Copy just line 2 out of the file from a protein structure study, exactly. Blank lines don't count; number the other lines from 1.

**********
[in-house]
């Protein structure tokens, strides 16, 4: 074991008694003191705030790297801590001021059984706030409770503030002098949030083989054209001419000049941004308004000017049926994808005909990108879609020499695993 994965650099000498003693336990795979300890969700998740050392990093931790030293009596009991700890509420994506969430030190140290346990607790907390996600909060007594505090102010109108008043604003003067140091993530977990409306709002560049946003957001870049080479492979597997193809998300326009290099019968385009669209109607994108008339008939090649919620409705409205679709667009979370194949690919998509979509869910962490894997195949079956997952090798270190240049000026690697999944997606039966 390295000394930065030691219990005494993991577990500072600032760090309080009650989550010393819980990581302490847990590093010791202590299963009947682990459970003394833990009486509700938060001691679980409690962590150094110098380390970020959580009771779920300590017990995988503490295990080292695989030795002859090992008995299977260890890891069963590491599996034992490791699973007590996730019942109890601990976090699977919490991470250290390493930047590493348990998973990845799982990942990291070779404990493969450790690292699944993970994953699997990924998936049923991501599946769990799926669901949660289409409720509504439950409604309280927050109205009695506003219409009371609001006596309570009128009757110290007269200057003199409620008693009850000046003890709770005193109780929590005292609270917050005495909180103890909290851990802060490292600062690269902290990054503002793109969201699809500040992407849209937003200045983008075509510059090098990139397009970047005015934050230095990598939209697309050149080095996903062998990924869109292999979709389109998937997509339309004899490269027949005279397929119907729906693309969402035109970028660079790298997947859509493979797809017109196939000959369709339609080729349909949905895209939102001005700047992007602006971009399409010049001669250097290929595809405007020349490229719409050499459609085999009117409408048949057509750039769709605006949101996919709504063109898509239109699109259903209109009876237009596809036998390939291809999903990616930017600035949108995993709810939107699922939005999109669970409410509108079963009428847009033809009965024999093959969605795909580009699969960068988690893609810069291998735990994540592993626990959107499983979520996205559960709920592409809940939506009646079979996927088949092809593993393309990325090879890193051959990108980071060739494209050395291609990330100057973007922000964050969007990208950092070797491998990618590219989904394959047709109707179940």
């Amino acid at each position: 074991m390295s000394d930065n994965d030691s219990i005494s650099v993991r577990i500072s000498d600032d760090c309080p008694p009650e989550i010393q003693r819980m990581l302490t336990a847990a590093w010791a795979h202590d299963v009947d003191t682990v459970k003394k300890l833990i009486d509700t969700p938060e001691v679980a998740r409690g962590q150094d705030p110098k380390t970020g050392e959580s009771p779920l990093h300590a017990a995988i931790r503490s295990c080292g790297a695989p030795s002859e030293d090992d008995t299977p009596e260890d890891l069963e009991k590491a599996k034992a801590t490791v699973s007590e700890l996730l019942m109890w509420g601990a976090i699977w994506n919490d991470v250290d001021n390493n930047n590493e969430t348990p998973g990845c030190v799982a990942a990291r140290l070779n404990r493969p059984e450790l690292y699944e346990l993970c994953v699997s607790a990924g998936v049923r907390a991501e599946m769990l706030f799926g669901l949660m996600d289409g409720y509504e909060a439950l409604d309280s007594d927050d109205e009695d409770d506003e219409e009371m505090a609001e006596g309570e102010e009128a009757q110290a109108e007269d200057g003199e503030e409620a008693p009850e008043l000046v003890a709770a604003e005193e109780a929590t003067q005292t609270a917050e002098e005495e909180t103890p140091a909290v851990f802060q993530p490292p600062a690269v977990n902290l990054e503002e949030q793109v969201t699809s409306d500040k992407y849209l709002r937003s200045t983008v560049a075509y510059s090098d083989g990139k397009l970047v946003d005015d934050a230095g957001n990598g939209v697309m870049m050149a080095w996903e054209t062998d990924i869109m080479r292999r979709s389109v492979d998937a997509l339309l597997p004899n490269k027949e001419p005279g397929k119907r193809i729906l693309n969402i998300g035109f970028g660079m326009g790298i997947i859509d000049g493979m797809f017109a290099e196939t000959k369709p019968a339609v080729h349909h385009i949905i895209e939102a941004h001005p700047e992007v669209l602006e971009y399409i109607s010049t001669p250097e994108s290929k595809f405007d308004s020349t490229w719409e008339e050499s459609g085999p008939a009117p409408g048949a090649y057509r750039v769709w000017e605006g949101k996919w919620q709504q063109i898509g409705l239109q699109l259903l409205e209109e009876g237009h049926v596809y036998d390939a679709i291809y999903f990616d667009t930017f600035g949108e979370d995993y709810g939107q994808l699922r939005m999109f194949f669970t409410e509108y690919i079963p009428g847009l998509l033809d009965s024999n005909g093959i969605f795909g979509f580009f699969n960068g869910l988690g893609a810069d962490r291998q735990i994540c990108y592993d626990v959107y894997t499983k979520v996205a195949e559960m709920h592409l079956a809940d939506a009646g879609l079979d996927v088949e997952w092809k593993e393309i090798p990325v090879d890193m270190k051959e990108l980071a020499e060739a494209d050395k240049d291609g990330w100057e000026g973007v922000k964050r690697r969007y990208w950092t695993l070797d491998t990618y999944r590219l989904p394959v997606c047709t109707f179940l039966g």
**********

């Protein structure tokens, strides 16, 4: 074991008694003191705030790297801590001021059984706030409770503030002098949030083989054209001419000049941004308004000017049926994808005909990108879609020499695993 994965650099000498003693336990795979300890969700998740050392990093931790030293009596009991700890509420994506969430030190140290346990607790907390996600909060007594505090102010109108008043604003003067140091993530977990409306709002560049946003957001870049080479492979597997193809998300326009290099019968385009669209109607994108008339008939090649919620409705409205679709667009979370194949690919998509979509869910962490894997195949079956997952090798270190240049000026690697999944997606039966 390295000394930065030691219990005494993991577990500072600032760090309080009650989550010393819980990581302490847990590093010791202590299963009947682990459970003394833990009486509700938060001691679980409690962590150094110098380390970020959580009771779920300590017990995988503490295990080292695989030795002859090992008995299977260890890891069963590491599996034992490791699973007590996730019942109890601990976090699977919490991470250290390493930047590493348990998973990845799982990942990291070779404990493969450790690292699944993970994953699997990924998936049923991501599946769990799926669901949660289409409720509504439950409604309280927050109205009695506003219409009371609001006596309570009128009757110290007269200057003199409620008693009850000046003890709770005193109780929590005292609270917050005495909180103890909290851990802060490292600062690269902290990054503002793109969201699809500040992407849209937003200045983008075509510059090098990139397009970047005015934050230095990598939209697309050149080095996903062998990924869109292999979709389109998937997509339309004899490269027949005279397929119907729906693309969402035109970028660079790298997947859509493979797809017109196939000959369709339609080729349909949905895209939102001005700047992007602006971009399409010049001669250097290929595809405007020349490229719409050499459609085999009117409408048949057509750039769709605006949101996919709504063109898509239109699109259903209109009876237009596809036998390939291809999903990616930017600035949108995993709810939107699922939005999109669970409410509108079963009428847009033809009965024999093959969605795909580009699969960068988690893609810069291998735990994540592993626990959107499983979520996205559960709920592409809940939506009646079979996927088949092809593993393309990325090879890193051959990108980071060739494209050395291609990330100057973007922000964050969007990208950092070797491998990618590219989904394959047709109707179940």